TOTAL POWER RANKING: 1.75.  The numbers don’t lie.  Up in the Air has no chance of winning the Academy Award for Best Picture, though I won’t be surprised if it nets a sympathy Oscar or two in the lesser categories (perhaps a Best Adapted Screenplay to complete the circle of irony).  For those of you who feel I’ve been too hard on this film, be assured that I am a fan of its director and firmly believe he will have a long and fruitful career.  However, he’ll have to wait for another awards season to take home a Best Picture trophy.  Perhaps with his next film, Jason Reitman will remember to throw in a few retardeds.

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Road to the Oscars: ‘Avatar’ Wed, 30 Nov -0001 00:00:00 +0000       

The post Road to the Oscars: ‘Avatar’ appeared first on Screen Junkies.



Oscar season is upon us, the time of year when Hollywood doles out statues depicting a gilded nude man holding a stick to entertainment professionals lucky enough to be involved in films that didn’t totally suck. 

Of course when the Academy of Motion Pictures Arts and Sciences announced last June that they’d be widening the field of competition for Best Picture to ten nominees instead of the traditional five, it came as welcome news to makers of films that DO totally suck.   However while the nominating will be doubly less selective this year, there are still a great many non-sucktastic films in contention for Mr. Oscar which we’ll be talking about in the coming weeks.

But let us not beat around the bush.  At the head of the Best Picture pack is Avatar, James Cameron’s 3D masterpiece of kitchen-sink filmmaking.  Claimed to be the most expensive motion picture ever made, Cameron’s Avatar raises the bar for what should be expected of the cinematic experience.  It’s an orgy of sensory stimulation rivaled only by the time I accidentally ate an entire sheet of Blue Unicorn acid then wandered into Caesars Palace during a circus freak convention.  Only an invisible arm reaching between my legs and giving me a wank at the second ac break could’ve made Avatar more stimulating.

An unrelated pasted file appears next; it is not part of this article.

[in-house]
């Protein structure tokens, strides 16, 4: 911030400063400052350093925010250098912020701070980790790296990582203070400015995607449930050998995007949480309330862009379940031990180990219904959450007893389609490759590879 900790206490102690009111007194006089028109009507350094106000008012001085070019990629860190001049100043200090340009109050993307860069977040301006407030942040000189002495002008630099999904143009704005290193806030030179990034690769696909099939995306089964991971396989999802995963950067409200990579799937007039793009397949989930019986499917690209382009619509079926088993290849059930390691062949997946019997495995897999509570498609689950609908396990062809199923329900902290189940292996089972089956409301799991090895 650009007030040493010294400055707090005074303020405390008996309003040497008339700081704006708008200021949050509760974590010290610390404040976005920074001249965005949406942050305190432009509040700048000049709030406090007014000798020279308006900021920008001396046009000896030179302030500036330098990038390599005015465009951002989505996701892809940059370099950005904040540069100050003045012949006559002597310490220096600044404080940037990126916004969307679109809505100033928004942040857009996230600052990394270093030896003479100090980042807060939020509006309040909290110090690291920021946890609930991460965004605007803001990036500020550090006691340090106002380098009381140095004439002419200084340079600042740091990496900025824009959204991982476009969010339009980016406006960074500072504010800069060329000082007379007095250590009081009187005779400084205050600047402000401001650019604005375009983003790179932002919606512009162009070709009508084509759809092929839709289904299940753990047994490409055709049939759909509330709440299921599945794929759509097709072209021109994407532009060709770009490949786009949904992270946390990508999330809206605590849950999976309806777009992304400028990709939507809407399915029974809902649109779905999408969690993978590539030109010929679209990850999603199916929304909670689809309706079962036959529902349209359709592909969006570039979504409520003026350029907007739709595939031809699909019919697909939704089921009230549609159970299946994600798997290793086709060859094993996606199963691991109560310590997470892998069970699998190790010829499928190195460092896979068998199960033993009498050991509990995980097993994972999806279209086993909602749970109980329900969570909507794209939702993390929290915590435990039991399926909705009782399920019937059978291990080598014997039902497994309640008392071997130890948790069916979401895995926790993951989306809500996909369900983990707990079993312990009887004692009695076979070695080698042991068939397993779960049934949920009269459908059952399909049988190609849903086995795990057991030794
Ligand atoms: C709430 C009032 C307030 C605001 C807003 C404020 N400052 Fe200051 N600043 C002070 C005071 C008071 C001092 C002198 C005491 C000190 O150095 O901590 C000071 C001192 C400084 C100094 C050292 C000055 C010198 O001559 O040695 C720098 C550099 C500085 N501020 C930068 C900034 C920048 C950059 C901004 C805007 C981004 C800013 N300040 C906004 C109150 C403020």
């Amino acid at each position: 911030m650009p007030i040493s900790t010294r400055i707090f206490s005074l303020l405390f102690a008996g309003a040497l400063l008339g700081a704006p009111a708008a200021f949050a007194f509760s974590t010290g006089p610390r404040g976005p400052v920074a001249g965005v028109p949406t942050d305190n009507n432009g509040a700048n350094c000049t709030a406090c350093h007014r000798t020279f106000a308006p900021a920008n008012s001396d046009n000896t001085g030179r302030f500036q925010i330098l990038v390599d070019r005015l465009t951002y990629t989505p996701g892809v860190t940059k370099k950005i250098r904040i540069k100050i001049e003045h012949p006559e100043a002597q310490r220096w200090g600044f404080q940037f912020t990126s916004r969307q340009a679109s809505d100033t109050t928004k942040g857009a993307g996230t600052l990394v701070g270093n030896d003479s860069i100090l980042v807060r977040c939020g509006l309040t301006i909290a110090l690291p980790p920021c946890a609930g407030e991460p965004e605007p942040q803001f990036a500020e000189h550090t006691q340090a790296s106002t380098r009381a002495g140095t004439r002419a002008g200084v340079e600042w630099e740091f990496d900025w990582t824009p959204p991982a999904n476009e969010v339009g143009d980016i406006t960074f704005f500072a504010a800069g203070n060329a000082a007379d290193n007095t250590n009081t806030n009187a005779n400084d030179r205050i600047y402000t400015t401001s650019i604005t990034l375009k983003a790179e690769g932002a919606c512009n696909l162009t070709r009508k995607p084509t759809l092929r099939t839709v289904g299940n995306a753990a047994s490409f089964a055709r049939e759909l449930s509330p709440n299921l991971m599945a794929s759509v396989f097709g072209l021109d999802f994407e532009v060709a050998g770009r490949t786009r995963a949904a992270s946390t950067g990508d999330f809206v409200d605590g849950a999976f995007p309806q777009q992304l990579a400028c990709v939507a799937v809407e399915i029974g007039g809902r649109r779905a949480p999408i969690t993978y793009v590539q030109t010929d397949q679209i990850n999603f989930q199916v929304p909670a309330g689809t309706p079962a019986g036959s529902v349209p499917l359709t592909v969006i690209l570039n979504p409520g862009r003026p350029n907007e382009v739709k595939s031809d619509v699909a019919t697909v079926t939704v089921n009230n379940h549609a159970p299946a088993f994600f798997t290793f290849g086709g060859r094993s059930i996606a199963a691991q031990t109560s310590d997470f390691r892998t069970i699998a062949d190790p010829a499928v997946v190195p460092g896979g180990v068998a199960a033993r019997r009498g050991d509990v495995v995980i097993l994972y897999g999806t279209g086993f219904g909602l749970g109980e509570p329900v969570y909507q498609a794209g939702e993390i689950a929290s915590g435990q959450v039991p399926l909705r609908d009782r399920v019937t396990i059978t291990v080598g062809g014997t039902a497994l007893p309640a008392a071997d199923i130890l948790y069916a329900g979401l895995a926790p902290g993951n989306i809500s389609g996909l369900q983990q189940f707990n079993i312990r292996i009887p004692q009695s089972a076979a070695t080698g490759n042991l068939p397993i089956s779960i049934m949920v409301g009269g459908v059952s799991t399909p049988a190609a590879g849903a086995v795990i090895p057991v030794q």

Was Avatar a GOOD film?  Heavens no.  The production design was not unlike dining at Rainforest Café while wearing a pair of blue-tinted sunglasses.  I’ve heard better sound effects in Sha Brothers chop socky films.  And it possesses one of the least original stories ever conceived: In crafting the Avatar screenplay Cameron took a shotgun approach to plagiarism, stealing pretty much every plot point from FernGully and Dances with Wolves while borrowing liberally from Poul Anderson’s 1957 sci-fi story “Call Me Joe.”  The dialog?  Like it was lifted directly from George Lucas’ script for the next Star Wars movie, Jar Jar Does Dagobah.  And Cameron’s computer-generated Native American surrogates, the Navi, look like what would happen if the casts of Cats and Blue Man Group had their molecules melded in the telepod from Cronenberg’s The Fly.  No, Avatar was not a good film.  But it was, in fact, a GREAT film.   

Because despite all its flaws, Avatar treats movie goers to something they have never experienced before.  Watching Avatar for the first time is kind of like realizing, to your horror, that you’re a furry.  Everything that seemed so wrong walking into the theater is now right, your shame and disgust transformed into an ecstatic peaceful joy the moment your deepest subconscious desires are finally sated.  And let’s be honest, this metaphor isn’t too far off, considering Cameron’s digital anthropomorphs look like something lifted from the fanime spank-bank of a full-on fursuit wearer.  I’m sure by now several metric tons of Thundercats bed sheets have been ruined thanks to sticky fanboy cream dreams of scantily-clad sex smurf Neytiri. Avatar may well be the century’s crowning achievement, not just of filmmaking, but of furry porn as well.